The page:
2014: Clujul Medical (1957)
Latania K Logan, John P Renschler, Sumanth Gandra, Robert A Weinstein, Ramanan Laxminarayan
The prevalence of carbapenem-resistant Enterobacteriaceae (CRE) infections is increasing in the United States. However, few studies have addressed their epidemiology in children. To phenotypically identify CRE isolates cultured from patients 1-17 years of age, we used antimicrobial susceptibilities of Enterobacteriaceae reported to 300 laboratories participating in The Surveillance Network-USA database during January 1999-July 2012. Of 316,253 isolates analyzed, 266 (0.08%) were identified as CRE. CRE infection rate increases were highest for Enterobacter species, blood culture isolates, and isolates from intensive care units, increasing from 0...
November 2015: Emerging Infectious Diseases
Pedro Torres-Gonzalez, Miguel Enrique Cervera-Hernandez, María Dolores Niembro-Ortega, Francisco Leal-Vega, Luis Pablo Cruz-Hervert, Lourdes García-García, Arturo Galindo-Fraga, Areli Martinez-Gamboa, Miriam Bobadilla-Del Valle, Jose Sifuentes-Osornio, Alfredo Ponce-de-Leon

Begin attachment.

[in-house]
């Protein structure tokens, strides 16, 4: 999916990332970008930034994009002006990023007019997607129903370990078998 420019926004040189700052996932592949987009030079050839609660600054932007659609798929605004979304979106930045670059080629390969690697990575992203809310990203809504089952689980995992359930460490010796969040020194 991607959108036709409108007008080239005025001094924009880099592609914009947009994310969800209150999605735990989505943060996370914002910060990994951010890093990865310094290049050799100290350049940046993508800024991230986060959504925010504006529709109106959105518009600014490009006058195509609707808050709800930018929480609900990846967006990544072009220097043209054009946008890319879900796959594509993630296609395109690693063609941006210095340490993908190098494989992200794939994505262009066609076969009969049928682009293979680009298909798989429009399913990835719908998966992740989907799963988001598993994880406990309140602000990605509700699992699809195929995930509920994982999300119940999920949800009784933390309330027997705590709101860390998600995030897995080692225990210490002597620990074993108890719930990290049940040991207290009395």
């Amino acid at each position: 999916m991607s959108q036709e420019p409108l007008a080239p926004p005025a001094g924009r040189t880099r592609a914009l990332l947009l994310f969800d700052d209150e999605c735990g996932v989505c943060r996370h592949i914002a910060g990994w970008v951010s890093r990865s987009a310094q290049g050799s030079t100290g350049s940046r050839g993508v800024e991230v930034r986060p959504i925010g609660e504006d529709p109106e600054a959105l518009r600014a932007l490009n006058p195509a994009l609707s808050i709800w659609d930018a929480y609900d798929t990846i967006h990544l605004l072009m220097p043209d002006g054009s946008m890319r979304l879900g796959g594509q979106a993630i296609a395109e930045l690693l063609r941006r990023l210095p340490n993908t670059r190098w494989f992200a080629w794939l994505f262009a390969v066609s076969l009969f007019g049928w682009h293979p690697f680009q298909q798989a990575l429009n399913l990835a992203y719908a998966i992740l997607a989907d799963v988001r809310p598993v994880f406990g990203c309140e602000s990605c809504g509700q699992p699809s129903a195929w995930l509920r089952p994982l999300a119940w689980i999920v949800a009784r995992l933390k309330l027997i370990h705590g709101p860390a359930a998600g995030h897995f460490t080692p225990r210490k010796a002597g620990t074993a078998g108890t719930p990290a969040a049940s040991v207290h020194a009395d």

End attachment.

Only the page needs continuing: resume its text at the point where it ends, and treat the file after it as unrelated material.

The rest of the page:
BACKGROUND: Carbapenem-resistant Enterobacteriaceae (CRE) infections have emerged as a serious threat to health worldwide. They are associated with increased morbidity and mortality and are capable of silently colonizing the gastrointestinal tract. Because of this, there is great interest to characterize the epidemiology of CRE carriage and acquisition in healthcare facilities. The aim of this study was to determine the prevalence and factors associated with CRE fecal carriage (CRE-fc), and risk factors for incident cases...
2015: PloS One
Haejun Yim, Dohern Kym, Dong Kook Seo, Jaechul Yoon, Hyeong-Tae Yang, Jeonghwan Lee, Yong-Suk Cho, Jun Hur, Wook Chun, Seong-Woo Han